Fleming: The armory is at NE 23rd Street and Walnut Avenue. It sits west of the Capitol building. It was built in the 1930s and was used by the National Guard until 2010. The main building measures more than 72,000 square feet. It's an odd property. It has a large open space in the center surrounded by offices. The open space where the National Guard would gather has a floor-to-ceiling height the 50 feet. There's a space on the east side that sticks out from the main area that has a garage door entrance. The elevators were never used for transportation but rather for gun storage. And it also has a phone booth. If you go there today the building is filled with state of Oklahoma office equipment. The state issued a Request for Proposals on more than this building though. In total there were 11 properties, most of which have existing buildings. There's some empty land in the request as well.

McCleland: Well let's get to some of those proposals. The first one is from developer Chuck Wiggin of Wiggin properties. What does he want to do with the property?

Fleming: He offered to pay $1.2 million for 10 of the 11 properties. With the armory building itself, he wants to construct 42 workforce housing units and then have a gym that uses the large open floor. He worked with architect Anthony McDermid of Tap architecture on this plan. There would be a restaurant in the armory as well. The other buildings would be used for retail and offices. The plan also calls for building a brand new building that would measure 60,000 square feet to 100,000 square feet. The size of that would vary based on office or market demand at the time.

McCleland: Now the other two proposals both come from Coop Ale Works. What's in their plan?

Fleming: So in the first plan Coop would purchase the armory and surrounding six-and-a-half acres for $485,000. The company wants to move its southwest Oklahoma City corporate headquarters and the beer brewing operations into the building as well as build a 22 room boutique hotel, a 4,000 square of special events space, and a 7,000 square foot restaurant.

McCleland: Now Coop submitted a second plan as well. How is it different from the first one?

Fleming: In this plan, they actually have a partner. So in his second proposal, Coop would pay $2.3 million for the armory, surrounding buildings and 13.4 acres, so more than twice as much acreage. It would still do all of the updates we just talked about but it would also partner with Urban Realty Partners of Atlanta and build up mixed-use, high density development with up to 130 housing units.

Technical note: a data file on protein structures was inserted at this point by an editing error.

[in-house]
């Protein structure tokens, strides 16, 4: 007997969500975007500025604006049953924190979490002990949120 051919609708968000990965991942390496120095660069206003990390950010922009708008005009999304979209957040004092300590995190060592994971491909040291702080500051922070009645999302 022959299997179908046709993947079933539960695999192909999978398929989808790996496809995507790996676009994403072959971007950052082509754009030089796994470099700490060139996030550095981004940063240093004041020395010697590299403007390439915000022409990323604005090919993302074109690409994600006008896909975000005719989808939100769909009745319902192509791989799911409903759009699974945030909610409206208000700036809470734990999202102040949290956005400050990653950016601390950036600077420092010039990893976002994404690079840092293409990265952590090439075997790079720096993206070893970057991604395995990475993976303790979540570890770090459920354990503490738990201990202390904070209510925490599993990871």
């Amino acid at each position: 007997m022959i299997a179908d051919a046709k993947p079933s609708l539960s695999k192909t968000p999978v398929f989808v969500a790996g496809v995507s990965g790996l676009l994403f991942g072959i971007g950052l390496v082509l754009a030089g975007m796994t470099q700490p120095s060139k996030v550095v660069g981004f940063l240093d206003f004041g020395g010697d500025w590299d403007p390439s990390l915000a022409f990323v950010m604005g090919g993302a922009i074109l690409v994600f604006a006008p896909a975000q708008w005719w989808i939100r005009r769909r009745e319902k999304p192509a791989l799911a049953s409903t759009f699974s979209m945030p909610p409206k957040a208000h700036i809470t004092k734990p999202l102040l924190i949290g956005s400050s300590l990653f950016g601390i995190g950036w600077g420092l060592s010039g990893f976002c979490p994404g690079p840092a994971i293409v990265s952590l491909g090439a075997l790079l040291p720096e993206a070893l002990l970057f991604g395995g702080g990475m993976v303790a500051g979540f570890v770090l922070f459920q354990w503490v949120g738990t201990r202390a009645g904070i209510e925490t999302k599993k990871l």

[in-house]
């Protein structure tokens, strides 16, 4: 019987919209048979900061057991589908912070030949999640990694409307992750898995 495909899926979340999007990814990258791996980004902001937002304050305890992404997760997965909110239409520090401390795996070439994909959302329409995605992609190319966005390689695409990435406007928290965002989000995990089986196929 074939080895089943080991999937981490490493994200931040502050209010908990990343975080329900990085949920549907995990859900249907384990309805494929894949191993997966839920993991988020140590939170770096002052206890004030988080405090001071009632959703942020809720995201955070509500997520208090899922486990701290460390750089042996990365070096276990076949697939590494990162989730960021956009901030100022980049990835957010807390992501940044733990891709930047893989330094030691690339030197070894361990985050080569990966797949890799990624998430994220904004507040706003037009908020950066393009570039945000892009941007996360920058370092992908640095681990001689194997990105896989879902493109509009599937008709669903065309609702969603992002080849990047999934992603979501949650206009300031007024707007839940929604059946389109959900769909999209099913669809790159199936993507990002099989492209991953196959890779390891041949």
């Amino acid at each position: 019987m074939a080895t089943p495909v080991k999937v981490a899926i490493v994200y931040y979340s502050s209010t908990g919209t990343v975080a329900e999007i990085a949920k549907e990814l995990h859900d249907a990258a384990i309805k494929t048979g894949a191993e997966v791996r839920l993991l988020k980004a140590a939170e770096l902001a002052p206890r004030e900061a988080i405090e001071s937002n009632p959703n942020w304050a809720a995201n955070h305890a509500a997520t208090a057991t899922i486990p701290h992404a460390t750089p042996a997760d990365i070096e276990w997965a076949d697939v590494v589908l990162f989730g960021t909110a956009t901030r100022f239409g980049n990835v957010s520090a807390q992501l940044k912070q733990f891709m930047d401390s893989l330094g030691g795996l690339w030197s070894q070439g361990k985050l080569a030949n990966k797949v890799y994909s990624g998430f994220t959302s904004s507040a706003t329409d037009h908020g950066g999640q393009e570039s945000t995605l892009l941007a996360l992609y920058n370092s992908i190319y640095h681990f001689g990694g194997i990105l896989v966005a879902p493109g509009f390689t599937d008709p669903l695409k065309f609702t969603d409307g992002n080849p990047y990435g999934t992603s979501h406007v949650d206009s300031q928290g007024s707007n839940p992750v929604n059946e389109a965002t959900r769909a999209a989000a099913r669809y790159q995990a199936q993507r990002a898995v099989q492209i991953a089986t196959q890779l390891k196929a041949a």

McCleland: So we have all these proposals. What's kind of the next step to find out which one of these plans could come into fruition?

Fleming: So next the proposals will be looked at by a six-member review committee. There was some kind of requirements, not only that the plan had to meet but, you know, what these plans would do for the community and for the property and for that neighborhood. So the committee will look at all of that. They could discuss the proposals more with the submitting entries or they could negotiate a price. The winning proposals could be announced by June 15th or it could be earlier. It could also be later. The design has to be approved by the state-run Capitol-Medical Center Improvement and Zoning Commission, the longer name of a commission. It does not have to be approved, though, by a City of Oklahoma City Commission because it’s state owned property and in a state-controlled district.

McCleland: Molly Fleming covers real estate for the Journal Record newspaper. Molly thank you so much for your time.

Fleming: Hey thank you, Jacob.

McCleland: KGOU and the Journal Record collaborate each week on The Business Intelligence Report. You can find this conversation at kgou.org. You can also follow us on social media. We're on Facebook and Twitter, @journalrecord and @kgounews.

The Business Intelligence Report is a collaborative news project between KGOU and The Journal Record.